“For content that is covered by intellectual property rights, like photos and videos (“IP content”), you specifically give us the following permission, subject to your privacy and application settings: you grant us a non-exclusive, transferable, sub-licensable, royalty-free, worldwide license to use any IP content that you post on or in connection with Facebook (“IP License”). This IP License ends when you delete your IP content or your account unless your content has been shared with others, and they have not deleted it.”

        Note where it says ‘…to use any IP content that you post on or in connection with Facebook.’ It sets no condition whatsoever on how Facebook will use it: if you share a picture on Facebook, Facebook can use it in their advertising material, and you’ve agreed so. And if you do anything that results in Facebook getting a letter from some lawyers, you’d better have deep pockets, because by using Facebook you agree to clause 15.2:

        “If anyone brings a claim against us related to your actions, content or information on Facebook, you will indemnify and hold us harmless from and against all damages, losses, and expenses of any kind (including reasonable legal fees and costs) related to such claim.”

        In summary, this Apple ToS clause is not really as wide-ranging or evil as it looks, and it is certainly less so than clauses found in some other popular online services.

        1. I think you’ve got it wrong, Simon.

          On the question of “may” versus “will” — Apple isn’t promising to follow you around, but they’re saying that they might, and by using their devices, you consent to them doing this.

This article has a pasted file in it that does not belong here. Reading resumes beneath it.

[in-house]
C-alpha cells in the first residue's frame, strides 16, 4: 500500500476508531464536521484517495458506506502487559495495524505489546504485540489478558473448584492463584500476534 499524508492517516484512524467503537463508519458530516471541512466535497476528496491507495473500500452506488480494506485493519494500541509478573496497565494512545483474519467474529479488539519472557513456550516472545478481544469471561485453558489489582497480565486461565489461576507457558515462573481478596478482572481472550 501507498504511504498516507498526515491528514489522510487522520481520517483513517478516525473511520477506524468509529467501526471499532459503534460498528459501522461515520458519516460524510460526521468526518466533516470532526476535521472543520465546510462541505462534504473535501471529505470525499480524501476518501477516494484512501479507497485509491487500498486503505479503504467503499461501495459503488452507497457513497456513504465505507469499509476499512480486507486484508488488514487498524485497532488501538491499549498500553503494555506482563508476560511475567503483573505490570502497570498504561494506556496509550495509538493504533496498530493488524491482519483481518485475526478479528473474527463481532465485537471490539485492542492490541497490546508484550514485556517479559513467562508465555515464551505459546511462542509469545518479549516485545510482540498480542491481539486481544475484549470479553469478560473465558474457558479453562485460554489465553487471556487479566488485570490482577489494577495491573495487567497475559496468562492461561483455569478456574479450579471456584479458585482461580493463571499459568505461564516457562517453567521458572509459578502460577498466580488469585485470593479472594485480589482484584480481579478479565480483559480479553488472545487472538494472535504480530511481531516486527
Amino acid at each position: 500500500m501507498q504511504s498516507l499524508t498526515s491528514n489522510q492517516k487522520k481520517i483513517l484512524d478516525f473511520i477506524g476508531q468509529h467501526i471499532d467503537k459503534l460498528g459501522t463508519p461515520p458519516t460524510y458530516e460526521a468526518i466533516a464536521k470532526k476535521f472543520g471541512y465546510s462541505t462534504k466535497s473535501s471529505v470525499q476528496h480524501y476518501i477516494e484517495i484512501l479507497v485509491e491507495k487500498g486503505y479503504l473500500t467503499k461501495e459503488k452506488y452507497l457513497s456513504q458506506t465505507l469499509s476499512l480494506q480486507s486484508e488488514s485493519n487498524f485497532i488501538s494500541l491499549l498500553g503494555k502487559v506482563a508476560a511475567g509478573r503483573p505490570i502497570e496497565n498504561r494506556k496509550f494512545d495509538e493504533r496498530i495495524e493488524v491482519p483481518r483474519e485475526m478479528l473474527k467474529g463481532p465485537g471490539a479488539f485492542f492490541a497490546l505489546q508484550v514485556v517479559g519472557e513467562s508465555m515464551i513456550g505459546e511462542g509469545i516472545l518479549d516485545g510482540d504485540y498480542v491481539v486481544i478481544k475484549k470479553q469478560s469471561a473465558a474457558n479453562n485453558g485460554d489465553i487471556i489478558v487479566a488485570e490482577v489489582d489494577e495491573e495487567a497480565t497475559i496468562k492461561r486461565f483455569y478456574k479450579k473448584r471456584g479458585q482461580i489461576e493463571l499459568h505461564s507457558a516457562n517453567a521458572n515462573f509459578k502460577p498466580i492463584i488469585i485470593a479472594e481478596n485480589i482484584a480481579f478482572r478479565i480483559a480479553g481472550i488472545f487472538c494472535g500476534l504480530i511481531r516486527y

On the question of “to provide and improve location based services,” this doesn’t say, “To provide abnd improve services to YOU” — it says “to improve the services” themselves. Which means that Apple is reserving the right to gather as much info as they want in order, for example, to be able to answer questions like “How many people traverse this post-code every day?” or “How many people are in this cafe every day?”

          On the question of “for example, we may share geographic location with application providers when you opt in,” this does not follow any kind of promise of limitation to that example.

          Apple’s contract lawyers know what these terms mean. They have pricey law-degrees and pedigrees from top-notch firms. When Apple wants to write a ToS that says,

          “We will only gather information when you opt in, and then only as much as we need to provide the services you’re opting in to, and then we will anonymize that data as much as we can,”

          they are perfectly capable of doing so.

          On the other hand, when they write a clause that says,

          “All iPad/iPod users’ real-time, precise location data may be collected at any time, and can be shared with anyone, any time we believe such sharing will improve or provide a service — not necessarily to you — though we’ll anonymize it as much as possible,”

          then it’s reasonable to assume they didn’t accidentally omit the privacy guarantees (nor is it reasonable to assume that they accidentally revised a previous set of terms that DID allow for an explicit opt-out of this data-gathering with a new set that removes that explicit opt-out).

          1. Cory,

            I think we’re going to have differing interpretations of this.

            Having read some 31 different Cloud Computing ToS (comparative analysis paper coming from QMUL soon, honest!) I have grave doubts about the extent to which most ToS are legally nitpicked in the manner you suggest. If nothing else, lawyers are expensive and the more time you ask them to spend coming up with bulletproof ToS that are both customer-friendly and protect the corporate interest (not entirely consistent concepts) the more money you end up paying.

            Another point to remember is that I use my iPhone under the ToS for iTunes applicable to consumers in the UK. These specify that my relationship with Apple (including the Privacy Policy) is governed by English law. (I expect some of my iPhone-using friends in Scotland will fume quietly at that.) This means that the Data Protection Act applies, so Apple is constrained to an extent – although the DPA is by no means perfect – in what it can do with information it gathers from me.

            In short, I think if a lawyer for Apple stood up in court and tried to justify the sort of data-sharing you have concerns about by reference to the ToS, he or she might get pretty short shrift.